Memory Slabs

A memory slab is a kernel object that allows memory blocks to be dynamically allocated from a designated memory region. All memory blocks in a memory slab have a single fixed size, allowing them to be allocated and released efficiently and avoiding memory fragmentation concerns.


Any number of memory slabs can be defined. Each memory slab is referenced by its memory address.

A memory slab has the following key properties:

  • The block size of each block, measured in bytes. It must be at least 4N bytes long, where N is greater than 0.
  • The number of blocks available for allocation. It must be greater than zero.
  • A buffer that provides the memory for the memory slab’s blocks. It must be at least “block size” times “number of blocks” bytes long.

The memory slab’s buffer must be aligned to an N-byte boundary, where N is a power of 2 larger than 2 (i.e. 4, 8, 16, …). To ensure that all memory blocks in the buffer are similarly aligned to this boundary, the block size must also be a multiple of N.

A memory slab must be initialized before it can be used. This marks all of its blocks as unused.

A thread that needs to use a memory block simply allocates it from a memory slab. When the thread finishes with a memory block, it must release the block back to the memory slab so the block can be reused.

If all the blocks are currently in use, a thread can optionally wait for one to become available. Any number of threads may wait on an empty memory slab simultaneously; when a memory block becomes available, it is given to the highest-priority thread that has waited the longest.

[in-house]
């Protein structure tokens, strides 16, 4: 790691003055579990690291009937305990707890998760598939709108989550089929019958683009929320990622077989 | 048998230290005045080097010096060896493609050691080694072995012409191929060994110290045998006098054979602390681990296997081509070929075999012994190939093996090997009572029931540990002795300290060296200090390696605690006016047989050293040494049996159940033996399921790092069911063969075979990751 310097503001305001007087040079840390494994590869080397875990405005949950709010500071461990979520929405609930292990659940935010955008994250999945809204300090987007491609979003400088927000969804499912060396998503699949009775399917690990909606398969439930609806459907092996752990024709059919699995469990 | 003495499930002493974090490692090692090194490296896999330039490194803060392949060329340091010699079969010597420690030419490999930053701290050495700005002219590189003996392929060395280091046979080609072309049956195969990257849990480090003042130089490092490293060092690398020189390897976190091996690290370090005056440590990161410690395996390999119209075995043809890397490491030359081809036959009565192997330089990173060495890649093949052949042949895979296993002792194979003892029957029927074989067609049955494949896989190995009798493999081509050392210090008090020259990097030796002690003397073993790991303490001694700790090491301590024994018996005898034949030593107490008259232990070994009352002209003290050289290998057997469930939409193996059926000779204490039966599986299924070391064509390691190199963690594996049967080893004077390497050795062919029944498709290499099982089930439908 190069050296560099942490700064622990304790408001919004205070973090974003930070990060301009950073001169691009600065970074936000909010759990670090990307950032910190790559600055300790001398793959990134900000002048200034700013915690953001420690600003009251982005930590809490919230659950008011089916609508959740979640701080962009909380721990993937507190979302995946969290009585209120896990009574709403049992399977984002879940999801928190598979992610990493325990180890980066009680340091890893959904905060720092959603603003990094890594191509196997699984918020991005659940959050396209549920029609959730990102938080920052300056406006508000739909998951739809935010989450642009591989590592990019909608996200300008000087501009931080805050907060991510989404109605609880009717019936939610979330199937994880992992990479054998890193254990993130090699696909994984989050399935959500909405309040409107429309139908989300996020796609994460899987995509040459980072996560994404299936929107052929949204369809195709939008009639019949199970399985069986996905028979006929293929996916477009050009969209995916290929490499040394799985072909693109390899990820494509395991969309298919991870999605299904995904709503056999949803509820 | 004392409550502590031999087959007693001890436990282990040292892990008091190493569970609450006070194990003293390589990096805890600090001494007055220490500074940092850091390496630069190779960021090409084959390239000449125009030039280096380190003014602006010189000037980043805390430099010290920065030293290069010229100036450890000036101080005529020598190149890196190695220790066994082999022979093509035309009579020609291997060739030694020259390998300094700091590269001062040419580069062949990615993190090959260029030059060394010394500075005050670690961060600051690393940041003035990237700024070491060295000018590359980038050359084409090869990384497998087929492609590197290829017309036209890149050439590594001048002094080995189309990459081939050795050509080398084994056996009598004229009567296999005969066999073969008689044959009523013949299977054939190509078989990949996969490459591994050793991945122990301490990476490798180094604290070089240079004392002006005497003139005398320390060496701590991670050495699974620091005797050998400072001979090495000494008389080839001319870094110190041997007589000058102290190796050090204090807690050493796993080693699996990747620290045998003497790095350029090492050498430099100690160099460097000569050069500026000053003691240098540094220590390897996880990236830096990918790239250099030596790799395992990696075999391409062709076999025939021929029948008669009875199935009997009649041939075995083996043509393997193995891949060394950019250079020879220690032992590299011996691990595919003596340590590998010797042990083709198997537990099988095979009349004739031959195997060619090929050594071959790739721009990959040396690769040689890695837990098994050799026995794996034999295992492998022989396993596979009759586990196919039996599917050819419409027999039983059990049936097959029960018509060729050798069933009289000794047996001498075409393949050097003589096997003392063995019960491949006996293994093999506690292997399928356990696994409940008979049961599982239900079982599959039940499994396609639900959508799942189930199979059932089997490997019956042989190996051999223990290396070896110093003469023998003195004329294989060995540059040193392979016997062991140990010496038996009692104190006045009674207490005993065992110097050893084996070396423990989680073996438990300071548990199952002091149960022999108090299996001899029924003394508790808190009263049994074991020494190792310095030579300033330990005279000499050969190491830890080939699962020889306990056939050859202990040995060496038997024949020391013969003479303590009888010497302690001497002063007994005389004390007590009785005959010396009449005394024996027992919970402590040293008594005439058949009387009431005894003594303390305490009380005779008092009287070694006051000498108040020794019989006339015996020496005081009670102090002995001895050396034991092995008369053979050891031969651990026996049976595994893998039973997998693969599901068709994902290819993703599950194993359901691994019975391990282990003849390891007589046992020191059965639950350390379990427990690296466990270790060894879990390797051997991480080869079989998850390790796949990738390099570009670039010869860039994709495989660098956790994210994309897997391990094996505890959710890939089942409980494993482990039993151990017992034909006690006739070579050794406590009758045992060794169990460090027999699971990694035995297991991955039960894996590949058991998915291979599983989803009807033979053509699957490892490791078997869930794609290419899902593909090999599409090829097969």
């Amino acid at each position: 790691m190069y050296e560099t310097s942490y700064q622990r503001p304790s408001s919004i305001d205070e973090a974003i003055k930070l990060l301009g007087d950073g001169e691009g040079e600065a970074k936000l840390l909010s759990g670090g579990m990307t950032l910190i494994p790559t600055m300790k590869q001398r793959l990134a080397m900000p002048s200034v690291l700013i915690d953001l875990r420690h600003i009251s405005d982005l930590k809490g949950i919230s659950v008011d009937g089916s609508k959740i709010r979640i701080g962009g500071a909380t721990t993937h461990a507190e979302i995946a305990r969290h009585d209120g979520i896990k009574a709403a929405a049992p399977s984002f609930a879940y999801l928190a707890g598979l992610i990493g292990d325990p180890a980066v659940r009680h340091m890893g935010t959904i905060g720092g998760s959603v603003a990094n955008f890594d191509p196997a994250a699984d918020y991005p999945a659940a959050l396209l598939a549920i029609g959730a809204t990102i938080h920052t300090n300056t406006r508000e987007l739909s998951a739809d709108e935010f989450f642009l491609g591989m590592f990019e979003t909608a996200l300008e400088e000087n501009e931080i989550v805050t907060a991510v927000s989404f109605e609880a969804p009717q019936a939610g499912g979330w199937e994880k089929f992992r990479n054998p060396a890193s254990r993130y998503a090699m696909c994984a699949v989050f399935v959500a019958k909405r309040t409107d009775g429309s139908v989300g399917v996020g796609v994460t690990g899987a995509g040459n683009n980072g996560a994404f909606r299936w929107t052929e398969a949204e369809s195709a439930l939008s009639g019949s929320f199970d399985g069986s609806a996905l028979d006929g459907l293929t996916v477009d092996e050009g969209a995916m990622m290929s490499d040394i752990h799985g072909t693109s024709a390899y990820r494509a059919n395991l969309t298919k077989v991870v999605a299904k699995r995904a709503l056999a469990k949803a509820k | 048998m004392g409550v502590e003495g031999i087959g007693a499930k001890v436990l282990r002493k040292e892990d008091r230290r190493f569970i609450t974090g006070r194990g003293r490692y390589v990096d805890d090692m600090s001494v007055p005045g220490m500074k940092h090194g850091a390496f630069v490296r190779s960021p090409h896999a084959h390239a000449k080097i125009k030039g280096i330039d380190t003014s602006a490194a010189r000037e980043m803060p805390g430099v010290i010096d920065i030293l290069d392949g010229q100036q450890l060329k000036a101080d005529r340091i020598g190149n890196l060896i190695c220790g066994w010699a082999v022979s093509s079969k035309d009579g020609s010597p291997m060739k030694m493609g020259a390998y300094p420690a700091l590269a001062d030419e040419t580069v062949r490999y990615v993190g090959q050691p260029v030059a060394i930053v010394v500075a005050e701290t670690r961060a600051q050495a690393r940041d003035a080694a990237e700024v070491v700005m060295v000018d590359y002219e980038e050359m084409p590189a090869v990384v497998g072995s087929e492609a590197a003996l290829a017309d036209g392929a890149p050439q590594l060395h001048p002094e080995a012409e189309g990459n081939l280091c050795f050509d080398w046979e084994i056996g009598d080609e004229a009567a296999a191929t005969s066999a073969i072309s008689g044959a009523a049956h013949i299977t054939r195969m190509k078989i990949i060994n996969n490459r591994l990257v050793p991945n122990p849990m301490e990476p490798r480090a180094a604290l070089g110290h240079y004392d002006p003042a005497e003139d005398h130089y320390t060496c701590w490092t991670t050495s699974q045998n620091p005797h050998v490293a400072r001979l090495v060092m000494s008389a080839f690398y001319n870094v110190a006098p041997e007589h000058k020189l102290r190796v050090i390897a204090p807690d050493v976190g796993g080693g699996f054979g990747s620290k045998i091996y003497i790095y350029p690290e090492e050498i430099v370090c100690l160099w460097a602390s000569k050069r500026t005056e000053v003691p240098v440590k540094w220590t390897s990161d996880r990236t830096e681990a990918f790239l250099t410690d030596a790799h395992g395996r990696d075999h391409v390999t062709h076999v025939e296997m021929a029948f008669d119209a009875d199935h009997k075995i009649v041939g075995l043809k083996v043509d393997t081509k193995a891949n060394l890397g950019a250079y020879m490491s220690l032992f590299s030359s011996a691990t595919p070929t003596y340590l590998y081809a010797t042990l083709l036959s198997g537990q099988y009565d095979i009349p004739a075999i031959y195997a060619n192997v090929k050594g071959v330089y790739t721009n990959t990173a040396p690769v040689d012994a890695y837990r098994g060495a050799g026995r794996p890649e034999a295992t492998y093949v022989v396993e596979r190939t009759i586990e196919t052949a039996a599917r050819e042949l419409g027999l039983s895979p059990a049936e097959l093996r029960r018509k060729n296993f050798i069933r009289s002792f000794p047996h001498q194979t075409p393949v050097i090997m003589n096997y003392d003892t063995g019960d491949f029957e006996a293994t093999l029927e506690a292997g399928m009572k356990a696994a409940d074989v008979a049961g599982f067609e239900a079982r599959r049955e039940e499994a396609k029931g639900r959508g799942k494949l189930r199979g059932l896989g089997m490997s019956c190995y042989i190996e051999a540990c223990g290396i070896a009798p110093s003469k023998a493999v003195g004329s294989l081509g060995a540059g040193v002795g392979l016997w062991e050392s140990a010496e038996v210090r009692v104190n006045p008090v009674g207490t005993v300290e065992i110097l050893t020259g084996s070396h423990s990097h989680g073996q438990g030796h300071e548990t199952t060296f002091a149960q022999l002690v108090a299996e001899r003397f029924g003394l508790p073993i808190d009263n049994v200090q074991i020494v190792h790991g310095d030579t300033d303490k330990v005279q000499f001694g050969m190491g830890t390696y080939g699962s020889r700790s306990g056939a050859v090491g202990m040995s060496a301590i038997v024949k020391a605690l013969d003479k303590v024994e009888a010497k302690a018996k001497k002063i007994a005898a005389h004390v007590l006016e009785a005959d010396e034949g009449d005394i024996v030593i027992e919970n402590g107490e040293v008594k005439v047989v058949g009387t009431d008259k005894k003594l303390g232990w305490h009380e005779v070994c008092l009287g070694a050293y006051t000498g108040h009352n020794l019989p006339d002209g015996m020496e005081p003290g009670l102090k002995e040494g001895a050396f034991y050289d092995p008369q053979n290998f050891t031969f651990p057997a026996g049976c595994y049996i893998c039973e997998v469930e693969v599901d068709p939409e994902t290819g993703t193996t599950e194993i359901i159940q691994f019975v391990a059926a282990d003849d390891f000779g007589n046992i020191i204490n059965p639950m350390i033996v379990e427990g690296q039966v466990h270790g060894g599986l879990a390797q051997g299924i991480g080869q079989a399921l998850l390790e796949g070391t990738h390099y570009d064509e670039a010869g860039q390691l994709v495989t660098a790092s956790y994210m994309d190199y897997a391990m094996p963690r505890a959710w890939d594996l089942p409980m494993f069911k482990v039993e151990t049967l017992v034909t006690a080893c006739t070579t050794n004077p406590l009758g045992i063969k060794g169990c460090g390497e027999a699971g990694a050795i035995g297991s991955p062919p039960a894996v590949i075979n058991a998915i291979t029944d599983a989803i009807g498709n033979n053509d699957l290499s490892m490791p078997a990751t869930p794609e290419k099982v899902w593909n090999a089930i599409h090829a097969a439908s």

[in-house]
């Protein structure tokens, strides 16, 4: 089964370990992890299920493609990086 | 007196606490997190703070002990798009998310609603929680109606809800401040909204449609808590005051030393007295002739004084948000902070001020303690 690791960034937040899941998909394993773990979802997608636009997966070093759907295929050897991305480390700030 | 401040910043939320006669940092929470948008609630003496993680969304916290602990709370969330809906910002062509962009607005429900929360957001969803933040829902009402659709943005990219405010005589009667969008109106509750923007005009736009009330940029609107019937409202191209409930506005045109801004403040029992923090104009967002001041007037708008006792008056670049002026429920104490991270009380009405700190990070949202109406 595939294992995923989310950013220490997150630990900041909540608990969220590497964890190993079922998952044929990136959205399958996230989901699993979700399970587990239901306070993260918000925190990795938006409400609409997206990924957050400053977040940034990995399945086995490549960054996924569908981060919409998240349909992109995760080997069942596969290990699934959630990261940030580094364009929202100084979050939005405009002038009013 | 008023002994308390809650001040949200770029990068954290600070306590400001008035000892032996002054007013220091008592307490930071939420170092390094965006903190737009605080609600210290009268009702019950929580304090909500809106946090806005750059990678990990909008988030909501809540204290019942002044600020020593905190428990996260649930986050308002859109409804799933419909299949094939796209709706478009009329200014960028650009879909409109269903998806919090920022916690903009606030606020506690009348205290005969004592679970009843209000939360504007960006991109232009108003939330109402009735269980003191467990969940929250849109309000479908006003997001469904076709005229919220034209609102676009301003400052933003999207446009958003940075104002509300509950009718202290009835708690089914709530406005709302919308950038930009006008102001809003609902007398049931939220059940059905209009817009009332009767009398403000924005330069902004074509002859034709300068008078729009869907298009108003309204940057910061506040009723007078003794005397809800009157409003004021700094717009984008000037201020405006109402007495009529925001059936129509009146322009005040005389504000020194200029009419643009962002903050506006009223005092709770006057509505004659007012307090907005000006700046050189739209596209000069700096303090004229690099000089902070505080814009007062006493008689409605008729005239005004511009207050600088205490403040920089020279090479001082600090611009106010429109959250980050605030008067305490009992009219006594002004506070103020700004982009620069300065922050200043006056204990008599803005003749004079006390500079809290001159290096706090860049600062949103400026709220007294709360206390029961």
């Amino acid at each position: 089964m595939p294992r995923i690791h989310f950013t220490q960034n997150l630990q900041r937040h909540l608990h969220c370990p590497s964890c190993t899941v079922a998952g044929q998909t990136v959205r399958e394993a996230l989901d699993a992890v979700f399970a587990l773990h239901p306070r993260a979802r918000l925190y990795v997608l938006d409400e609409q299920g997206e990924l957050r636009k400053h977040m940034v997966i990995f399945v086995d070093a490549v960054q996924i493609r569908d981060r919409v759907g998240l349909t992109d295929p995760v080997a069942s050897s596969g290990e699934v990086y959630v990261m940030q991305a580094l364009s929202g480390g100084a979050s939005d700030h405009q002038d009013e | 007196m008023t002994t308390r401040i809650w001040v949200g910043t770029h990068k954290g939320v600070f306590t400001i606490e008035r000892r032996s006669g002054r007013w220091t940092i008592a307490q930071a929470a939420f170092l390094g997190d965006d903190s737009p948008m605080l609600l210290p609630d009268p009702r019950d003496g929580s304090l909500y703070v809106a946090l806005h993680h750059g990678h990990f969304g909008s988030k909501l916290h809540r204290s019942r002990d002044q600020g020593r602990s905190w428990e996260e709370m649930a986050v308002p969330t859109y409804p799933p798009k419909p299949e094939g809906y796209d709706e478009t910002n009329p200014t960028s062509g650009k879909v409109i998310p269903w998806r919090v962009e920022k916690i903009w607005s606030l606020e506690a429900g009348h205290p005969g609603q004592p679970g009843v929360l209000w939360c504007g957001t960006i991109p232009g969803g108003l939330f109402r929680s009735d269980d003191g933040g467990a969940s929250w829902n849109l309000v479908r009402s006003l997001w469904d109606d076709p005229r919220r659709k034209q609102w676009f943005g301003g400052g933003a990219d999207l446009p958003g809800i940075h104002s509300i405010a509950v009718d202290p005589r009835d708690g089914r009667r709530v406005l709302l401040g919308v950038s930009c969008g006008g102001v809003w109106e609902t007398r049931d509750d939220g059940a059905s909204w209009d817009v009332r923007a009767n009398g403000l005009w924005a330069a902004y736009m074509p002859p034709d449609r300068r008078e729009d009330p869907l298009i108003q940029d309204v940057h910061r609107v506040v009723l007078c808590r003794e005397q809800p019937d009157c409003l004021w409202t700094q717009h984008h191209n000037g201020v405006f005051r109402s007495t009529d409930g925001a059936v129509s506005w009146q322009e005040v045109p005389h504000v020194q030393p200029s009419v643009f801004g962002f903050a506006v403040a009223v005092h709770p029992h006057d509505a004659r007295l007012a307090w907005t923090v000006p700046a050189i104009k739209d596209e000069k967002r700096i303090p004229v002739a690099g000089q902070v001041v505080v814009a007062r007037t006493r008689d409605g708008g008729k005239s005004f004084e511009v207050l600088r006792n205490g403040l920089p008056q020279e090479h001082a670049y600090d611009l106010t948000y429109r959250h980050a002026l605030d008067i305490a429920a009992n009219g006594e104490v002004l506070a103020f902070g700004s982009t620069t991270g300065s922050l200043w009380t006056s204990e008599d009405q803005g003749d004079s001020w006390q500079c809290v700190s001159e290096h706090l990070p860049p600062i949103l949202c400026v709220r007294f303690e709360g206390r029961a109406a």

Unlike a heap, more than one memory slab can be defined, if needed. This allows for a memory slab with smaller blocks and others with larger-sized blocks. Alternatively, a memory pool object may be used.

Internal Operation

A memory slab’s buffer is an array of fixed-size blocks, with no wasted space between the blocks.

The memory slab keeps track of unallocated blocks using a linked list; the first 4 bytes of each unused block provide the necessary linkage.


Defining a Memory Slab

A memory slab is defined using a variable of type struct k_mem_slab. It must then be initialized by calling k_mem_slab_init().

The following code defines and initializes a memory slab that has 6 blocks that are 400 bytes long, each of which is aligned to a 4-byte boundary..

struct k_mem_slab my_slab;
char __aligned(4) my_slab_buffer[6 * 400];

k_mem_slab_init(&my_slab, my_slab_buffer, 400, 6);

Alternatively, a memory slab can be defined and initialized at compile time by calling K_MEM_SLAB_DEFINE.

The following code has the same effect as the code segment above. Observe that the macro defines both the memory slab and its buffer.

K_MEM_SLAB_DEFINE(my_slab, 400, 6, 4);

Allocating a Memory Block

A memory block is allocated by calling k_mem_slab_alloc().

The following code builds on the example above, and waits up to 100 milliseconds for a memory block to become available, then fills it with zeroes. A warning is printed if a suitable block is not obtained.

char *block_ptr;

if (k_mem_slab_alloc(&my_slab, &block_ptr, 100) == 0)) {
    memset(block_ptr, 0, 400);
} else {
    printf("Memory allocation time-out");

Releasing a Memory Block

A memory block is released by calling k_mem_slab_free().

The following code builds on the example above, and allocates a memory block, then releases it once it is no longer needed.

char *block_ptr;

k_mem_slab_alloc(&my_slab, &block_ptr, K_FOREVER);
... /* use memory block pointed at by block_ptr */
k_mem_slab_free(&my_slab, &block_ptr);

Suggested Uses

Use a memory slab to allocate and free memory in fixed-size blocks.

Use memory slab blocks when sending large amounts of data from one thread to another, to avoid unnecessary copying of the data.

Configuration Options

Related configuration options:

  • None.